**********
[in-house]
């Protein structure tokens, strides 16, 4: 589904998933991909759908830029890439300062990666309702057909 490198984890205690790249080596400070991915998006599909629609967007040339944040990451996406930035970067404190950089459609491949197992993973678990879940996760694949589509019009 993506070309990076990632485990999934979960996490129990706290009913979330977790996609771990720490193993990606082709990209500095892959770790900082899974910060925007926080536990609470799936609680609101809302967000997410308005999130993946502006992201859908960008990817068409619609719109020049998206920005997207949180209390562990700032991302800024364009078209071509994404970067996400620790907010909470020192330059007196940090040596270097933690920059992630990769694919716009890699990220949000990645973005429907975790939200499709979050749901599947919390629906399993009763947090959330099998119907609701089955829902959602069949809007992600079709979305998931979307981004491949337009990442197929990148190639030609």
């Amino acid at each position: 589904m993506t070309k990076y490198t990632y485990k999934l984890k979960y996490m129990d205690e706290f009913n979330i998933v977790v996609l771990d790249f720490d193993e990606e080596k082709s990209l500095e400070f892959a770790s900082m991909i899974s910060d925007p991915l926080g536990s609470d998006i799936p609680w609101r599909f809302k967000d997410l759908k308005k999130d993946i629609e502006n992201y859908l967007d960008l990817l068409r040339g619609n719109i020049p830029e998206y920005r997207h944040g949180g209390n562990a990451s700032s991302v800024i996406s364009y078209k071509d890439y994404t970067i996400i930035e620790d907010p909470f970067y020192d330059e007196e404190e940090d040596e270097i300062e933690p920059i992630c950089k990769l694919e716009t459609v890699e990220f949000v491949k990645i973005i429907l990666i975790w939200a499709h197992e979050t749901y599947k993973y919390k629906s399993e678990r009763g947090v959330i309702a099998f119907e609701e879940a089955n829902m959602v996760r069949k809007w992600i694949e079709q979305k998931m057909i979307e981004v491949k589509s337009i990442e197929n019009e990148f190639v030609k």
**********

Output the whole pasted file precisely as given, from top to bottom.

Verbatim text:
[in-house]
């Protein structure tokens, strides 16, 4: 589904998933991909759908830029890439300062990666309702057909 490198984890205690790249080596400070991915998006599909629609967007040339944040990451996406930035970067404190950089459609491949197992993973678990879940996760694949589509019009 993506070309990076990632485990999934979960996490129990706290009913979330977790996609771990720490193993990606082709990209500095892959770790900082899974910060925007926080536990609470799936609680609101809302967000997410308005999130993946502006992201859908960008990817068409619609719109020049998206920005997207949180209390562990700032991302800024364009078209071509994404970067996400620790907010909470020192330059007196940090040596270097933690920059992630990769694919716009890699990220949000990645973005429907975790939200499709979050749901599947919390629906399993009763947090959330099998119907609701089955829902959602069949809007992600079709979305998931979307981004491949337009990442197929990148190639030609």
């Amino acid at each position: 589904m993506t070309k990076y490198t990632y485990k999934l984890k979960y996490m129990d205690e706290f009913n979330i998933v977790v996609l771990d790249f720490d193993e990606e080596k082709s990209l500095e400070f892959a770790s900082m991909i899974s910060d925007p991915l926080g536990s609470d998006i799936p609680w609101r599909f809302k967000d997410l759908k308005k999130d993946i629609e502006n992201y859908l967007d960008l990817l068409r040339g619609n719109i020049p830029e998206y920005r997207h944040g949180g209390n562990a990451s700032s991302v800024i996406s364009y078209k071509d890439y994404t970067i996400i930035e620790d907010p909470f970067y020192d330059e007196e404190e940090d040596e270097i300062e933690p920059i992630c950089k990769l694919e716009t459609v890699e990220f949000v491949k990645i973005i429907l990666i975790w939200a499709h197992e979050t749901y599947k993973y919390k629906s399993e678990r009763g947090v959330i309702a099998f119907e609701e879940a089955n829902m959602v996760r069949k809007w992600i694949e079709q979305k998931m057909i979307e981004v491949k589509s337009i990442e197929n019009e990148f190639v030609k």